TURKEY SEEKS TO BLOCK KNESSET DEBATE ON ARMENIAN GENOCIDE By Barak Ravid, Haaretz CorrespondentHa'aretzApril 11 2008IsraelThe chairman of the Foreign Affairs and Defense Committee in theTurkish parliament, Hasan Murat Mercan, has asked the Prime Minister'sBureau to cancel a scheduled discussion in the Knesset on the Armeniangenocide.Mercan was in Israel this week at the head of a Turkish parliamentarydelegation for talks with their Israeli counterparts.Talks included discussions on Iran, the Palestinians and Syria, butthe main issue the Turkish delegation raised was an upcoming Knessetdebate on the Armenian genocide.Advertisement"The Armenian issue is very sensitive for Turkey," the visitors toldYoram Turbowicz and Shalom Turgeman, two of Prime Minister EhudOlmert's most senior aides, adding that, "We would prefer if thisdiscussion would not take place at this time in the Israeli parliamentbecause it may harm the relations between the two countries."Turbowicz offered Israel's official response, that the issue neededto be resolved between Turkey and Armenia in a professional manner,through the involvement of historians."Israel certainly recognizes the strategic importance of its relationswith Turkey, but there are subjects and parliamentary initiativesthat are not related to the government," Turbowicz said."As a government, we have no interest in undermining our ties withTurkey.""I am convinced that Israel recognizes the negative implications thismay have on ties between the two countries," Mercan said.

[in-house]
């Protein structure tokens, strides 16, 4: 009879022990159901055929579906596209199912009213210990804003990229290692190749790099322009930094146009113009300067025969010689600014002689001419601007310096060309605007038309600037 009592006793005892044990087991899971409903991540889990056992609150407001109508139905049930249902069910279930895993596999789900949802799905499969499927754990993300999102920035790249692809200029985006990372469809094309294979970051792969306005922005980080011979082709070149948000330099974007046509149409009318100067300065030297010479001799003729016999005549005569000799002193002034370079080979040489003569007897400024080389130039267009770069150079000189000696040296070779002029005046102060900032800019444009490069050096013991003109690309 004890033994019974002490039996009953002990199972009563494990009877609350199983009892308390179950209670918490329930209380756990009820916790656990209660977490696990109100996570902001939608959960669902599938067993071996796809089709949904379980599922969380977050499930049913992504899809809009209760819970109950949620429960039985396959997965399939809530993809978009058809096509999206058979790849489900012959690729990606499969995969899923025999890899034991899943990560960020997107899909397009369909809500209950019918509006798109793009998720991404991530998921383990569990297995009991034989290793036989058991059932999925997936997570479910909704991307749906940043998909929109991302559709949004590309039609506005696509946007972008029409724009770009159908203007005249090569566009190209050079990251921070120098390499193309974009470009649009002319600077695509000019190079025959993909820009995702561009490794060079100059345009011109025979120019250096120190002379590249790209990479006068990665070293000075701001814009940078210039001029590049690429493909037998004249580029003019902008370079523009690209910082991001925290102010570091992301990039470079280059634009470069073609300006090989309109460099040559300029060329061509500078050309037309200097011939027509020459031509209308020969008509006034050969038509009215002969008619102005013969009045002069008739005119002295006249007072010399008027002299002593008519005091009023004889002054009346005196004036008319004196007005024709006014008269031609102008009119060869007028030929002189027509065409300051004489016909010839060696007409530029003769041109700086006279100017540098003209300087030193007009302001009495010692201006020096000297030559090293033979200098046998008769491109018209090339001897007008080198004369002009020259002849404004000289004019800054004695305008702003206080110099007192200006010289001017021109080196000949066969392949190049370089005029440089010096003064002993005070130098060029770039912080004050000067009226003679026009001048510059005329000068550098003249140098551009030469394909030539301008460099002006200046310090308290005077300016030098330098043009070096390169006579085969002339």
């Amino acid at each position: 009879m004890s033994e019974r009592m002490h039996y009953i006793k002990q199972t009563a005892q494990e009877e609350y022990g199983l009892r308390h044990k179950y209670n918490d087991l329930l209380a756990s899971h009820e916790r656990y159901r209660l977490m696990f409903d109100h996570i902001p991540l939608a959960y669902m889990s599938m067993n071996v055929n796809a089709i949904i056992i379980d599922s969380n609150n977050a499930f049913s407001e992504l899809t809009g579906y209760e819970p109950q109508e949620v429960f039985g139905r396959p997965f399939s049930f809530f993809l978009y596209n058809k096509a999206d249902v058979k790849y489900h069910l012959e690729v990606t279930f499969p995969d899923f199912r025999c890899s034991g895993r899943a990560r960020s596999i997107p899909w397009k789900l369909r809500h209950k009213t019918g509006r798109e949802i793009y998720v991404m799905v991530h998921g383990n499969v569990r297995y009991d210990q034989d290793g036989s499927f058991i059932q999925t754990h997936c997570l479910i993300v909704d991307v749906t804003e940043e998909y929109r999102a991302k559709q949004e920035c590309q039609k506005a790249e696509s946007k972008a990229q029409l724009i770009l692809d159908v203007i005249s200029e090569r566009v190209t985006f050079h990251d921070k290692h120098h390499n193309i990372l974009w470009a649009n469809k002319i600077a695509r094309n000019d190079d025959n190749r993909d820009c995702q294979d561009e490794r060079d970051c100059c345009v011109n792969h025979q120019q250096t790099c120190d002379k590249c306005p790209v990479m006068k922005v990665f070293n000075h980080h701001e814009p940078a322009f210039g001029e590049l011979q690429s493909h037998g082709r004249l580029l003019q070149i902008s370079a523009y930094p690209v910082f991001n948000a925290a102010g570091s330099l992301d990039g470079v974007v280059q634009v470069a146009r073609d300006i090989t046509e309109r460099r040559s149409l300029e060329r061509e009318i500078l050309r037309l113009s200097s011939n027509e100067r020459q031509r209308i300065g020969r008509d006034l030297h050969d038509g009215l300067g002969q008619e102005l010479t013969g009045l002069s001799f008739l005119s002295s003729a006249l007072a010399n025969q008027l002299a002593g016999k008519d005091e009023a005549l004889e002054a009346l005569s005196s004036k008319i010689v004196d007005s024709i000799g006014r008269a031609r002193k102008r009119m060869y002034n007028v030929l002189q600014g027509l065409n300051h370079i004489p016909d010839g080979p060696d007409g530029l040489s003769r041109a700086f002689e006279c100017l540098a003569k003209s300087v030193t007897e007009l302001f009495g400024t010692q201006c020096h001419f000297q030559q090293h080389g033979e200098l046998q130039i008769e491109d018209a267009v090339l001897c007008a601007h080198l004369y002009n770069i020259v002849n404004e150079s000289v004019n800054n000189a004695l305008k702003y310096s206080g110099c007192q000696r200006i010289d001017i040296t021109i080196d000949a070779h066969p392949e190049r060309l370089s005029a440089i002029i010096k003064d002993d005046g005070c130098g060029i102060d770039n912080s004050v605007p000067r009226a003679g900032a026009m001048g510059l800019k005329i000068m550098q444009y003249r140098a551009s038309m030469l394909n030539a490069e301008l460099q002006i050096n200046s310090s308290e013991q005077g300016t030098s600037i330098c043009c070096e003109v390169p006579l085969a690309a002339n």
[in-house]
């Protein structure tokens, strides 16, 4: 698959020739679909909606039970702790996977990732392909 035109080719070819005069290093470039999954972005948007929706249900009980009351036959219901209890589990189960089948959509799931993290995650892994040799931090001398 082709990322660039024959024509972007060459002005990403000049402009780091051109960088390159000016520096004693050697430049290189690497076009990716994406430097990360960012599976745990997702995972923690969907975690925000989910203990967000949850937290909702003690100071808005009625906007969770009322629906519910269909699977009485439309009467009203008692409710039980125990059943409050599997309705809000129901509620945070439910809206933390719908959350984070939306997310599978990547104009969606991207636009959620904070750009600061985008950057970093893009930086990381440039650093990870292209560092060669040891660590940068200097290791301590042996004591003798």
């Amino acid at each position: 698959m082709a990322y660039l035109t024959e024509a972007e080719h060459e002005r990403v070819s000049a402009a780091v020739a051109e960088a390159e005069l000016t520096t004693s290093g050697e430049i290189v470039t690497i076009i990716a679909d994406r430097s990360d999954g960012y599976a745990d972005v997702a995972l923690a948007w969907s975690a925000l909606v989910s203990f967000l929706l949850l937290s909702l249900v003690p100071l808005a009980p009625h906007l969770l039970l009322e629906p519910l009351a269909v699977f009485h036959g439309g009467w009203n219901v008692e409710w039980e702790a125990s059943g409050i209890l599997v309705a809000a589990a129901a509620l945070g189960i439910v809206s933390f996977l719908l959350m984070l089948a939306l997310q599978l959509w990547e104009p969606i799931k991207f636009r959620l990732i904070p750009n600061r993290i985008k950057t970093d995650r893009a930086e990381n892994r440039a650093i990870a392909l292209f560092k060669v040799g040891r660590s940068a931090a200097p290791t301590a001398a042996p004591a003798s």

EU WARNS TURKEY OF 'LONG WAY TO GO' BEFORE MEMBERSHIPby Sibel Utku BilaAgence France PresseApril 10 2008European Commission chief Jose Manuel Barroso urged Turkey on Thursdayto speed up democracy reforms, saying that "there is a long way to go"before it catches up with membership criteria.Barroso, accompanied by Enlargement Commissioner Olli Rehn, wasvisiting Ankara amid simmering political tensions that pose a newthreat to the country's struggling membership bid."It is important to keep the path of reform," he told reporters aftertalks with Prime Minister Recep Tayyip Erdogan. "There is still along way to go... a lot of work to do."He urged Ankara to focus on improving freedom of speech, the rightsof women, trade unions and religious and ethnic minorities.Barroso said he was confident that two new policy areas would beopened for negotiations with Turkey by July, bringing the total toeight out of 35 chapters that candidates are required to complete.With his government under fire for slackening its EU reform drive,Erdogan reassured that Ankara was "putting all its efforts anddetermination" behind the country's accession bid."Our common objective is membership and we cannot accept any otheralternative," he said, referring to opposition by EU countries suchas France and Germany, who advocate special partnership rather thanfull accession for the mainly Muslim nation.A pending court case threatens Erdogan's ruling Justice and DevelopmentParty (AKP) with closure on charges that it is seeking to undermineTurkey's secular order and replace it with an Islamist regime.The case "is not common, to say the least, in a normal, stable anddemocratic country," Barroso said, urging the verdict, expected to takeup at least six months, should be compatible with European standards.Rehn has earlier signalled that Turkey's accession talks could bederailed if the AKP is banned.AKP supporters see the court case as a fresh attack by hardlinesecularists, whose prominent members include senior judges, themilitary and some academics, after the party's re-election for asecond term in July with almost 47 percent of the vote.The AKP has disowned its roots in a now-banned Islamist movement andpledged commitment to democracy, launching a series of reforms thatled to the start of Turkey's EU accession talks in 2005.But critics argue that the AKP aims to advance its Islamist ambitionsunder the guise of improving religious freedoms in line with EUnorms, and point to the abolition of a ban on the Islamic headscarfin universities and the prohibition of alcohol in restaurants run byAKP municipalities.Many Turks are frustrated with what they see as inadequate EU supportfor the country's much-cherished secular system.Keen to mend its pro-EU credibility, the government submited toparliament this week a proposal to amend a law the EU has denouncedas a threat to freedom of speech in Turkey.Barroso welcomed the draft as "a step in the right direction."The proposal aims to soften Article 301 of the penal code, whichcalls for up to three years in jail for "insulting Turkishness"and has been used mainly against critics of Turkey's official lineon Armenian massacres under the Ottoman Empire.The provision has landed dozens of intellectuals, among them 2006Nobel literature laureate Orhan Pamuk, in court.Some -- including slain ethnic Armenian journalist Hrant Dink --were convicted, but their sentences were suspended and no one hasyet been jailed.Turkey's membership bid took a serious blow in 2006 when Brusselsfroze negotiations on eight chapters over Turkey's refusal to granttrade privileges to EU member Cyprus, which Ankara does not recognise.Erdogan stressed Thursday that Ankara was in favour of a rapidsettlement to Cyprus' 34-year division between its Turkish and Greekcommunities, which lies at the core of the dispute.